Parasite Deserves Best Picture: Here's Why

The Academy Awards are looming right around the corner, so upon receiving the "Best Picture " shortlist, I only saw fit that I'd give each and every one of the nominated films their deserved watch. Up until this past week, I had seen all but one of the highly acclaimed pictures being honored at this years Oscars - and truthfully, I had made up my mind on the two films that I believed to be just a cut above the rest, Quentin Tarantino's ode to Hollywood's golden age in Once Upon a Time in Hollywood, and Sam Mendes's gripping single-shot chronicle in 1917.

Then I watched Parasite.

I now have my winner.

How can I begin to illustrate the conceptual genius of Bong Joon Ho, the film's director? I guess the best way to set the stage for my synopsis would be to provide a bit of a summary for his Korean masterpiece:

Parasite follows an unlikely relationship between two families that are situated as far away from each-other on the socio-economic spectrum. The Kim family resides in a semi-basement falling apart at the seams, each family member works low-paying odd jobs to make ends meet with whatever income they can muster. The Park family lives a lavish, worry-free lifestyle as Korean elites in the hills of the same city, amassing their fortune as owners of a tech-company. An opportunity arises in the form of an English Tutor for the college-bound daughter of the Park family, and through a series of unlikely connections, Ki-Woo, a member of the poverty-striken Kim family is given the job. Gradually, the Kim family interlace themselves into the daily lives of a family that could not be more financially different than them, essentially planting themselves into the world of the Parks without their knowledge - like a Parasite.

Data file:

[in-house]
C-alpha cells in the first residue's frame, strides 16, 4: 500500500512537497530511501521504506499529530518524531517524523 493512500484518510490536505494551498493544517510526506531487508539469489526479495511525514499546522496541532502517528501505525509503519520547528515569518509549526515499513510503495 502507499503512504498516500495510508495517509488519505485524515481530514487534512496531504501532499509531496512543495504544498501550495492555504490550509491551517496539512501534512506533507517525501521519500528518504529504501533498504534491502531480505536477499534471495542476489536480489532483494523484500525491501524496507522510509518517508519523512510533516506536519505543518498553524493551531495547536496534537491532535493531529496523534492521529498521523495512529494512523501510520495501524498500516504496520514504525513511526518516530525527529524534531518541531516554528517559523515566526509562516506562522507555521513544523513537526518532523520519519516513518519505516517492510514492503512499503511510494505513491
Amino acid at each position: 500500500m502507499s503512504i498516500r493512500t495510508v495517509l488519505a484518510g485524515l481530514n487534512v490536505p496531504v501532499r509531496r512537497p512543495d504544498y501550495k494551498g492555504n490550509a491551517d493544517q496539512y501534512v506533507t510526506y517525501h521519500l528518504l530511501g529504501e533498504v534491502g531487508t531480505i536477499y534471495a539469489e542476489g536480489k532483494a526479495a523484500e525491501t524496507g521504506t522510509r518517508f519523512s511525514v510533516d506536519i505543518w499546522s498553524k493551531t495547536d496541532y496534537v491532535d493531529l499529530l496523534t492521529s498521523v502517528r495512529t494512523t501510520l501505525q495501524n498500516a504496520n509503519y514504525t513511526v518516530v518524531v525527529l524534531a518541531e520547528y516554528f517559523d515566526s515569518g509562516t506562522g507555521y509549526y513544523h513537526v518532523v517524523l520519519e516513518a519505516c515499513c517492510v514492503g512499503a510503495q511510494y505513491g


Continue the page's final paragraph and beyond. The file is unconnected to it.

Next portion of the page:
I'll stop there in the fair interest of spoilers, but allow me to say this: my summary doesn't begin to capture the unbelievable story that unfolds in front of the viewers eyes - Parasite is nothing short of a cinematic triumph in the realm of foreign filmmaking. I have a couple reasons for this statement:

For starters, Bong Joon Ho's social commentary is so meticulously plotted it's marveling. Every character, setting, scenario and outcome is crafted in a manner that calls upon issues such as the previously mentioned class warfare, looming climate change effects and brutally complex family dynamics. You could truly watch this film 10 times over, yet still find yourself in awe at a new discovery that has burrowed itself into the cruel, unforgiving world that Bong Joon Ho establishes over the course of a couple of hours.

The story doesn't necessarily rely on the perils of individual characters. Instead, it brilliantly uses a web of ever-changing relationships and intentionally placed set-designs as a catalyst for the films overt storyline, as well as its numerous examples of subtext.

The recurring theme that I harp perilously over throughout Parasite is the continual use of staircases.

That's right, staircases.